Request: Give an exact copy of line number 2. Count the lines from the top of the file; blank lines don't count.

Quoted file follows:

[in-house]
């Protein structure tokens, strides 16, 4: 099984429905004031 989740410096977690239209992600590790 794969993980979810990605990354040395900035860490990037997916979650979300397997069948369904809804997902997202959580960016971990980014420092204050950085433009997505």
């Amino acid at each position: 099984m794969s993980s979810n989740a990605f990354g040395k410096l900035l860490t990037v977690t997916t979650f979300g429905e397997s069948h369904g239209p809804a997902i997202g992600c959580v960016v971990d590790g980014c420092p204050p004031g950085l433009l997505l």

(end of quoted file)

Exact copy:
């Protein structure tokens, strides 16, 4: 099984429905004031 989740410096977690239209992600590790 794969993980979810990605990354040395900035860490990037997916979650979300397997069948369904809804997902997202959580960016971990980014420092204050950085433009997505």